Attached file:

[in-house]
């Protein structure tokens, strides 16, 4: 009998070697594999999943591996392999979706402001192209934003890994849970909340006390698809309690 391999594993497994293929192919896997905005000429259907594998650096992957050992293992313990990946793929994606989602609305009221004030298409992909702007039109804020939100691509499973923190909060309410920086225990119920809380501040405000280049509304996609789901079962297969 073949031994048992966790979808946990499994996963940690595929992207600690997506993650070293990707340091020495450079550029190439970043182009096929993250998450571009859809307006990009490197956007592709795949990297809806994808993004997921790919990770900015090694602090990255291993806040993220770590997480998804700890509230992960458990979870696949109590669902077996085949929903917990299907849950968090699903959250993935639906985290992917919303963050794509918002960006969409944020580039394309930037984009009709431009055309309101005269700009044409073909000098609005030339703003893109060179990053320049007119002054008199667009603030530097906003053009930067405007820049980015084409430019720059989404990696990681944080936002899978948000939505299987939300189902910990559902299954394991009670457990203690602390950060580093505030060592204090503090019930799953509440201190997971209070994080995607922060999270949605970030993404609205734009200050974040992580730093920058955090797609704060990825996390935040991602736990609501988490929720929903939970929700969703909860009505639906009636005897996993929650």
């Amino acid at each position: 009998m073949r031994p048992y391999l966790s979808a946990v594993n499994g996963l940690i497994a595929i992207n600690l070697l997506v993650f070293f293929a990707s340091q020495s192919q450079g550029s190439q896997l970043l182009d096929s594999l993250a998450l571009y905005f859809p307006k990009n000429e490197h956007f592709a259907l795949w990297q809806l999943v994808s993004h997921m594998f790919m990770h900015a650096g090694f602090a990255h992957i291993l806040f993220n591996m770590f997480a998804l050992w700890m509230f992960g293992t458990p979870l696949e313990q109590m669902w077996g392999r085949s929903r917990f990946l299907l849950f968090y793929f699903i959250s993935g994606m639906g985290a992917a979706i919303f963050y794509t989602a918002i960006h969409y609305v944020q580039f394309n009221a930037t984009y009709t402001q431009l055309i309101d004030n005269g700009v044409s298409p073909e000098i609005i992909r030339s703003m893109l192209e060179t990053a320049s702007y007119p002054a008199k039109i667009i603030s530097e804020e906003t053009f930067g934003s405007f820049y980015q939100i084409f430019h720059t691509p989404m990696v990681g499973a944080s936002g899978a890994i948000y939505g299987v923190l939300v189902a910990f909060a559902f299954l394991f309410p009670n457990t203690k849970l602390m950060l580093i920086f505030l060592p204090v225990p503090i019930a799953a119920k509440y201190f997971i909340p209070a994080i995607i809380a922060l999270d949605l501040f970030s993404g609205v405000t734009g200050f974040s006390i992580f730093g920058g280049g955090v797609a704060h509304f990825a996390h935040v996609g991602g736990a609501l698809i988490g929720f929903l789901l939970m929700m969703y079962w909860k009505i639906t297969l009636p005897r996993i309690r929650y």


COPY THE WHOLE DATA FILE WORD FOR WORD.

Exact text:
[in-house]
């Protein structure tokens, strides 16, 4: 009998070697594999999943591996392999979706402001192209934003890994849970909340006390698809309690 391999594993497994293929192919896997905005000429259907594998650096992957050992293992313990990946793929994606989602609305009221004030298409992909702007039109804020939100691509499973923190909060309410920086225990119920809380501040405000280049509304996609789901079962297969 073949031994048992966790979808946990499994996963940690595929992207600690997506993650070293990707340091020495450079550029190439970043182009096929993250998450571009859809307006990009490197956007592709795949990297809806994808993004997921790919990770900015090694602090990255291993806040993220770590997480998804700890509230992960458990979870696949109590669902077996085949929903917990299907849950968090699903959250993935639906985290992917919303963050794509918002960006969409944020580039394309930037984009009709431009055309309101005269700009044409073909000098609005030339703003893109060179990053320049007119002054008199667009603030530097906003053009930067405007820049980015084409430019720059989404990696990681944080936002899978948000939505299987939300189902910990559902299954394991009670457990203690602390950060580093505030060592204090503090019930799953509440201190997971209070994080995607922060999270949605970030993404609205734009200050974040992580730093920058955090797609704060990825996390935040991602736990609501988490929720929903939970929700969703909860009505639906009636005897996993929650």
């Amino acid at each position: 009998m073949r031994p048992y391999l966790s979808a946990v594993n499994g996963l940690i497994a595929i992207n600690l070697l997506v993650f070293f293929a990707s340091q020495s192919q450079g550029s190439q896997l970043l182009d096929s594999l993250a998450l571009y905005f859809p307006k990009n000429e490197h956007f592709a259907l795949w990297q809806l999943v994808s993004h997921m594998f790919m990770h900015a650096g090694f602090a990255h992957i291993l806040f993220n591996m770590f997480a998804l050992w700890m509230f992960g293992t458990p979870l696949e313990q109590m669902w077996g392999r085949s929903r917990f990946l299907l849950f968090y793929f699903i959250s993935g994606m639906g985290a992917a979706i919303f963050y794509t989602a918002i960006h969409y609305v944020q580039f394309n009221a930037t984009y009709t402001q431009l055309i309101d004030n005269g700009v044409s298409p073909e000098i609005i992909r030339s703003m893109l192209e060179t990053a320049s702007y007119p002054a008199k039109i667009i603030s530097e804020e906003t053009f930067g934003s405007f820049y980015q939100i084409f430019h720059t691509p989404m990696v990681g499973a944080s936002g899978a890994i948000y939505g299987v923190l939300v189902a910990f909060a559902f299954l394991f309410p009670n457990t203690k849970l602390m950060l580093i920086f505030l060592p204090v225990p503090i019930a799953a119920k509440y201190f997971i909340p209070a994080i995607i809380a922060l999270d949605l501040f970030s993404g609205v405000t734009g200050f974040s006390i992580f730093g920058g280049g955090v797609a704060h509304f990825a996390h935040v996609g991602g736990a609501l698809i988490g929720f929903l789901l939970m929700m969703y079962w909860k009505i639906t297969l009636p005897r996993i309690r929650y």